Oregon State Bar Bulletin — JANUARY 2014

Like many violent tragedies, the 1992 explosion of an El Al cargo plane in Amsterdam profoundly affected the surrounding community. About a year later, hundreds of residents spoke to researchers about their recollections of the incident. For many of these residents, their most vivid memories were of watching video footage of the explosion on television. Their detailed descriptions of what they had seen made it clear that the footage was permanently etched into their memories.

In fact, that video existed only in their memories. There was never any actual footage of the explosion. And yet these residents not only described having seen it, but spoke about specific details that they remembered seeing — for example, the point in time at which the plane caught fire, or the sharpness of its descent angle. This strange effect was not limited to a few scattered respondents. Remarkably, more than half of the interviewees reported seeing the nonexistent video. These subjects were presumably attempting to answer the researchers’ questions honestly, as they had little motivation to be deceptive. Why were their answers so starkly at odds with objectively provable reality?

Part of the answer to that question relates to features of human perception and memory recently addressed by the Oregon Supreme Court in a landmark case, State v. Lawson, 352 Or 724 (2012). Lawson dealt with fundamental questions relating to how eyewitness identification evidence should be screened for admissibility, presented to jurors and ultimately explained and understood.

Lawson’s potential impact on criminal cases involving eyewitness identifications was instantly recognized. Perhaps less obvious, however, was the effect the court’s opinion may have on a broader set of cases. As discussed below, because of the court’s analytical approach, Lawson’s impact could extend to a wide spectrum of civil and criminal cases.

The Lawson Opinion1

Lawson was an aggravated murder case. The evidence at issue was the testimony of an eyewitness, the victim’s wife (herself injured during the crime), who purported to identify the defendant as the person who had shot her and her husband. The defense had sought to exclude the identification evidence, arguing that, among other grounds, it was “tainted” by inappropriately suggestive police procedures.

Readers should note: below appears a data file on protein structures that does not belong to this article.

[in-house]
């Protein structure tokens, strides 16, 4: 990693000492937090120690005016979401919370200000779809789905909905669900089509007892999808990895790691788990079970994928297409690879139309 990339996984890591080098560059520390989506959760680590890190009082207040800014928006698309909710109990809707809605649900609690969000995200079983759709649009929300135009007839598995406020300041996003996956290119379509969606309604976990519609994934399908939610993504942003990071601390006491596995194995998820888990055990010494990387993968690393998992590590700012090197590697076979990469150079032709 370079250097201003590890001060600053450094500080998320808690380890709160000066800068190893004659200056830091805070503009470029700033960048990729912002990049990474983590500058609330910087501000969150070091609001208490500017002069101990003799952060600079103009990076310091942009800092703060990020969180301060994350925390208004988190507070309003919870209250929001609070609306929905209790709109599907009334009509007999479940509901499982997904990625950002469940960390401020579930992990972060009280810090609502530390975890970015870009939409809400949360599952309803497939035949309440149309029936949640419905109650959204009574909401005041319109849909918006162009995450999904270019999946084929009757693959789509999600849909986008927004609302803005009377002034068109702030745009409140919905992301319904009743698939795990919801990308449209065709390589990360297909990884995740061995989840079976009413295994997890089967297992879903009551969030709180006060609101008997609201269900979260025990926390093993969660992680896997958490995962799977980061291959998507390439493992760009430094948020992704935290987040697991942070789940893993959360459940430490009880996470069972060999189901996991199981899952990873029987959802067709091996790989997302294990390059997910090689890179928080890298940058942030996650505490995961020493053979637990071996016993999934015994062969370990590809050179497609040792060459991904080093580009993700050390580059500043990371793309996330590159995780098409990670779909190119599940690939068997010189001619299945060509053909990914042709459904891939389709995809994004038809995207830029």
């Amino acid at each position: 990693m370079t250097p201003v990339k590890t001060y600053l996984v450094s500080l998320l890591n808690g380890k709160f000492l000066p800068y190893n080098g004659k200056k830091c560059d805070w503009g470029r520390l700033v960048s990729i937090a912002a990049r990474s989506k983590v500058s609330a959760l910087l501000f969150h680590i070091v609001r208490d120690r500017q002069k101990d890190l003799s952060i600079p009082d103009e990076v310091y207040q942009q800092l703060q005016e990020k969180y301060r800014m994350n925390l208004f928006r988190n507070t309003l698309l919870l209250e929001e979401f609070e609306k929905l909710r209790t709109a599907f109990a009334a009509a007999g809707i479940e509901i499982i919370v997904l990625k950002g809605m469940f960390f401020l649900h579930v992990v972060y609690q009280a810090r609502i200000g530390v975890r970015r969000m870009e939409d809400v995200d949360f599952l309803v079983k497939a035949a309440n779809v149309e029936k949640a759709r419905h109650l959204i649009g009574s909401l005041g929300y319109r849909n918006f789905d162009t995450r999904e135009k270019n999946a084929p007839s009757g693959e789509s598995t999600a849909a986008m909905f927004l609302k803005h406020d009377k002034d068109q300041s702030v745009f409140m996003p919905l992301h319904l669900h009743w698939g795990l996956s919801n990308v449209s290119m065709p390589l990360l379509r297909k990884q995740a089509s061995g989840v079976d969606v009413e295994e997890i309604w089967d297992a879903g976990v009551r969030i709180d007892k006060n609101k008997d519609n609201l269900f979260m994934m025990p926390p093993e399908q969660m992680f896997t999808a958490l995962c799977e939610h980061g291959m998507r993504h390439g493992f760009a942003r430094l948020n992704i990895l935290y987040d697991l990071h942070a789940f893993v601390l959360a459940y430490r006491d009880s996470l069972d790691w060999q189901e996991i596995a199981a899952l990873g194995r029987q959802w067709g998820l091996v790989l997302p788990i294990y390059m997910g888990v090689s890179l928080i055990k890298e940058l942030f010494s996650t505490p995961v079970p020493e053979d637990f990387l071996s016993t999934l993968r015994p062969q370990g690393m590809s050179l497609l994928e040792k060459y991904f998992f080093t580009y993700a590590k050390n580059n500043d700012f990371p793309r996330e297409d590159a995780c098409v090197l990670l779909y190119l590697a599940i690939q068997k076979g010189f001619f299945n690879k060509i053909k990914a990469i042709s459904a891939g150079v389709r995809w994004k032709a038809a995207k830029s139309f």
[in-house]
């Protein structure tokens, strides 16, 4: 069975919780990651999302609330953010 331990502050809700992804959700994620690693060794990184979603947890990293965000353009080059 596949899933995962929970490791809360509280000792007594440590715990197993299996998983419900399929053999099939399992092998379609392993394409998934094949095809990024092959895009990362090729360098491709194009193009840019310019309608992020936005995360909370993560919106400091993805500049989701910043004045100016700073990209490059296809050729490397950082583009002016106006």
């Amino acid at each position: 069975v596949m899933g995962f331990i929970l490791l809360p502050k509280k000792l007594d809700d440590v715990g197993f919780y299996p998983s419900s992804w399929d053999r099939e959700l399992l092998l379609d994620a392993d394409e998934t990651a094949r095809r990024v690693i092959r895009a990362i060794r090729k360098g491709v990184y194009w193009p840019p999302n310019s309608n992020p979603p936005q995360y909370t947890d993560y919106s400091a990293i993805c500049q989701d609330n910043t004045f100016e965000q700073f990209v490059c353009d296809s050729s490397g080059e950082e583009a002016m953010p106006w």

The Oregon Supreme Court took the opportunity presented by Lawson to reframe its approach to eyewitness identification evidence. The court undertook a lengthy analysis of the existing research on witness perception and memory, with particular emphasis on work done since the court had last considered the issue.2

That research is complex and intriguing, and any attorney litigating eyewitness issues would be well advised to review the opinion in its entirety. [For more background information, see also “I’ll Remember you – or Someone I Think Was You,” OSB Bulletin, published October 2012, while the Lawson case was still pending, at www.osbar.org/publications/bulletin/12oct/memory.html] In brief, the court started with the fact that, notwithstanding widespread beliefs, human memory does not operate like a videotape that simply records and plays back a copy of the sights, sounds and other data initially perceived by the witness. In fact, what we consider our “memories” are in fact highly susceptible to a number of factors that can dramatically influence what we “remember.”

These factors operate at multiple levels. First, variables involved at the time of perception — not only obvious factors such as lighting and intoxication, but also others such as stress and fear — can affect the accuracy and completeness of the memories we form. Additionally, and of particular significance in the legal realm, factors coming into play after the initial perception can affect memory formation. For example, after observing a crime but before participating in a lineup, a witness may be shown a photograph of a suspect. If that happens, the suspect’s features can sneak into the witness’s memory, causing the witness to “remember” the suspect as the person observed at the scene.